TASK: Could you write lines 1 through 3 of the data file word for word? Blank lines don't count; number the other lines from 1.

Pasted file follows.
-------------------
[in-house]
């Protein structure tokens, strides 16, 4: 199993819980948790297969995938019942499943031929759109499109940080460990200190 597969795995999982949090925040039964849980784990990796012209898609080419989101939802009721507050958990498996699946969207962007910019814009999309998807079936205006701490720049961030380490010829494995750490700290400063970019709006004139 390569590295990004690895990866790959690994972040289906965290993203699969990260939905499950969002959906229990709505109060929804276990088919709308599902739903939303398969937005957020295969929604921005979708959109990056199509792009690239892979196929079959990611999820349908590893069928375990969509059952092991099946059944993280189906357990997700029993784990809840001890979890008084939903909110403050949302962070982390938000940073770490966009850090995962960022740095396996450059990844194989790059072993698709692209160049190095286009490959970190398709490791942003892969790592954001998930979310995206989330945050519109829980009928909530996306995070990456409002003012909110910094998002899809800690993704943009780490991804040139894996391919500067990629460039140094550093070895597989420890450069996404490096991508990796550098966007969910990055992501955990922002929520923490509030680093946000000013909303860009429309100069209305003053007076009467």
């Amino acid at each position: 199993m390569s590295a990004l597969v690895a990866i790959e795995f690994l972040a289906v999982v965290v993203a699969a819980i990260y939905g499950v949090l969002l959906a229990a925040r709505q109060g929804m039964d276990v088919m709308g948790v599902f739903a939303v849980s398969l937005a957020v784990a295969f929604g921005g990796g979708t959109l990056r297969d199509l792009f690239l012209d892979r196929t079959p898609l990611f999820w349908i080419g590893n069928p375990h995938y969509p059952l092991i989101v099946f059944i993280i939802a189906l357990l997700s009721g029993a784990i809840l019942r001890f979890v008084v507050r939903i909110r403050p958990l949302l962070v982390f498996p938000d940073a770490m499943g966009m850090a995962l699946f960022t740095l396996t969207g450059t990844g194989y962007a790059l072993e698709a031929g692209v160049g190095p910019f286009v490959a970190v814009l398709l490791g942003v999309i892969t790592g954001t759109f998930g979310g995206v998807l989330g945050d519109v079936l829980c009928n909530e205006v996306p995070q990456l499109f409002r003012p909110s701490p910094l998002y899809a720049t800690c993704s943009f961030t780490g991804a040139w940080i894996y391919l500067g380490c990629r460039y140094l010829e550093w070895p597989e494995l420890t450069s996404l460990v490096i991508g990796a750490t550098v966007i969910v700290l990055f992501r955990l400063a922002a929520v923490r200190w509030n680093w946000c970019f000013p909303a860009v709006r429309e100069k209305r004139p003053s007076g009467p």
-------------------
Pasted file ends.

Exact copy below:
[in-house]
């Protein structure tokens, strides 16, 4: 199993819980948790297969995938019942499943031929759109499109940080460990200190 597969795995999982949090925040039964849980784990990796012209898609080419989101939802009721507050958990498996699946969207962007910019814009999309998807079936205006701490720049961030380490010829494995750490700290400063970019709006004139 390569590295990004690895990866790959690994972040289906965290993203699969990260939905499950969002959906229990709505109060929804276990088919709308599902739903939303398969937005957020295969929604921005979708959109990056199509792009690239892979196929079959990611999820349908590893069928375990969509059952092991099946059944993280189906357990997700029993784990809840001890979890008084939903909110403050949302962070982390938000940073770490966009850090995962960022740095396996450059990844194989790059072993698709692209160049190095286009490959970190398709490791942003892969790592954001998930979310995206989330945050519109829980009928909530996306995070990456409002003012909110910094998002899809800690993704943009780490991804040139894996391919500067990629460039140094550093070895597989420890450069996404490096991508990796550098966007969910990055992501955990922002929520923490509030680093946000000013909303860009429309100069209305003053007076009467």
């Amino acid at each position: 199993m390569s590295a990004l597969v690895a990866i790959e795995f690994l972040a289906v999982v965290v993203a699969a819980i990260y939905g499950v949090l969002l959906a229990a925040r709505q109060g929804m039964d276990v088919m709308g948790v599902f739903a939303v849980s398969l937005a957020v784990a295969f929604g921005g990796g979708t959109l990056r297969d199509l792009f690239l012209d892979r196929t079959p898609l990611f999820w349908i080419g590893n069928p375990h995938y969509p059952l092991i989101v099946f059944i993280i939802a189906l357990l997700s009721g029993a784990i809840l019942r001890f979890v008084v507050r939903i909110r403050p958990l949302l962070v982390f498996p938000d940073a770490m499943g966009m850090a995962l699946f960022t740095l396996t969207g450059t990844g194989y962007a790059l072993e698709a031929g692209v160049g190095p910019f286009v490959a970190v814009l398709l490791g942003v999309i892969t790592g954001t759109f998930g979310g995206v998807l989330g945050d519109v079936l829980c009928n909530e205006v996306p995070q990456l499109f409002r003012p909110s701490p910094l998002y899809a720049t800690c993704s943009f961030t780490g991804a040139w940080i894996y391919l500067g380490c990629r460039y140094l010829e550093w070895p597989e494995l420890t450069s996404l460990v490096i991508g990796a750490t550098v966007i969910v700290l990055f992501r955990l400063a922002a929520v923490r200190w509030n680093w946000c970019f000013p909303a860009v709006r429309e100069k209305r004139p003053s007076g009467p």